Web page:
- Chronic obstructive pulmonary disease (COPD)
- Lung cancer
Types of Pulse Oximeters
All pulse oximeters perform the same basic function, measuring the level of oxygen saturation in the blood. However, there are various types of pulse oximeters that you can choose from. Each type has its advantages and disadvantages.
Portable or Fingertip Pulse Oximeter
The fingertip pulse oximeter is portable and is the most commonly used version at home, clinics, hospitals, and other medical facilities. This type of pulse oximeter is the most efficient for monitoring blood oxygen levels because it is affordable, convenient, and easy to use. Click here for the best fingertip pulse oximeters available on Amazon.
Handheld Pulse Oximeter
This oximeter is mostly used in medical facilities because they provide more accurate readings in continuous and spot check monitoring. The handheld pulse oximeter is commonly utilized in hospitals and ambulatory health settings or EMS. It features a probe that is attached to a cable that is then attached to a monitor. Check out the best handheld pulse oximeters available on Amazon.
Tabletop Pulse Oximeter
The tabletop pulse oximeter is bigger as compared to a handheld pulse oximeter. It can perform on-the-spot readings and continuous oxygen saturation monitoring. This kind of pulse oximeter is ideal in hospitals and subacute settings.
Wrist Pulse Oximeter
This pulse oximeter is a wireless model usually preferred for continuous monitoring of a patient’s blood oxygen saturation. It is for patients in need of monitoring daily or during their sleep. The wrist pulse oximeter is worn on the wrist like a wristwatch. It has a probe placed on the index finger, which connects to a small monitor on the wrist. If you are looking for wrist pulse oximeters, click here for the best options available.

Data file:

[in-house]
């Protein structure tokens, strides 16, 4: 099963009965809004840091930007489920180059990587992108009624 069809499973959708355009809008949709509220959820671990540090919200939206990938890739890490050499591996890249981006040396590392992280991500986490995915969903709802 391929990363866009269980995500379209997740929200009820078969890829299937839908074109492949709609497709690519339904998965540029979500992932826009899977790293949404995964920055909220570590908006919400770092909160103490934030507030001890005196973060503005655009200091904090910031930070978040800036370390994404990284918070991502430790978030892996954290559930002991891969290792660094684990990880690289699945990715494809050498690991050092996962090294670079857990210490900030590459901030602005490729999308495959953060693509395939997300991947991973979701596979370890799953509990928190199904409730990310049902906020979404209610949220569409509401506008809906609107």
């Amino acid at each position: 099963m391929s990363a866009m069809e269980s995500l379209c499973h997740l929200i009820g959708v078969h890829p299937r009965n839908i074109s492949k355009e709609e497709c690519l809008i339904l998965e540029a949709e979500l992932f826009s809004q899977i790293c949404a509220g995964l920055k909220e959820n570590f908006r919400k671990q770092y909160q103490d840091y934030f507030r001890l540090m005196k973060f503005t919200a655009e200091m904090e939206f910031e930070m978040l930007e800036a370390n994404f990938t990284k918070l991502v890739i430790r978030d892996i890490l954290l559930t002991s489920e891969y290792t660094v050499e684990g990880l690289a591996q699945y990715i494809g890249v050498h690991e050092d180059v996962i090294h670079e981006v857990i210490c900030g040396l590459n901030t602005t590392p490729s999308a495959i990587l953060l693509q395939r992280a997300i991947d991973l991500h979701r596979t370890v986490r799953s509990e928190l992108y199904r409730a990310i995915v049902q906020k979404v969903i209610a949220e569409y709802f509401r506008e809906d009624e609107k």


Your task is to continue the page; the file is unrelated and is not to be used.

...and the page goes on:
Fetal Pulse Oximeter
The fetal pulse oximeter can fit snuggly on a neonate’s small fingers. In case the infant’s fingers are too small to fit the probe, there are other varieties designed to fit the head or foot. This pulse oximeter is specifically for children.
Pulse Oximetry Approach
Pulse oximetry can be used in inpatient, outpatient, and even for home use recommended by a health physician. It can be done by the following approach:
Another approach would be through the ears. For this, the transmission probe is clipped on the patient’s earlobe, wherein it connects to the monitoring unit that displays the oxygen saturation level.
It is the most common method of acquiring a patient’s pulse oximetry. The probe should be well-positioned on the patient’s finger, ensuring that the device is n too tight or too loose. The patient will feel a small amount of pressure, but there is no pain involved during the procedure.
Foot or Palm Approach
For neonates, their fingers or ears may still be too small to place the clip. For this situation, the pulse oximeter probe can be attached over the infant’s foot or palm.
In rare cases wherein the fingers and ears are inaccessible, a pulse oximetry reflectance probe may be attached low across the forehead and just right above the patient’s eyebrows. Place it away from a major vessel. For this approach, the patient should be in an inclined position. A headband is then strapped across the forehead over the probe to keep it in place.
Are There Any Limitations?
Pulse oximetry is an accurate test that provides results within only a 2-percent difference from the actual reading. On the other hand, some factors can impact accuracy. Below are the limitations of pulse oximetry according to Cables and Sensors.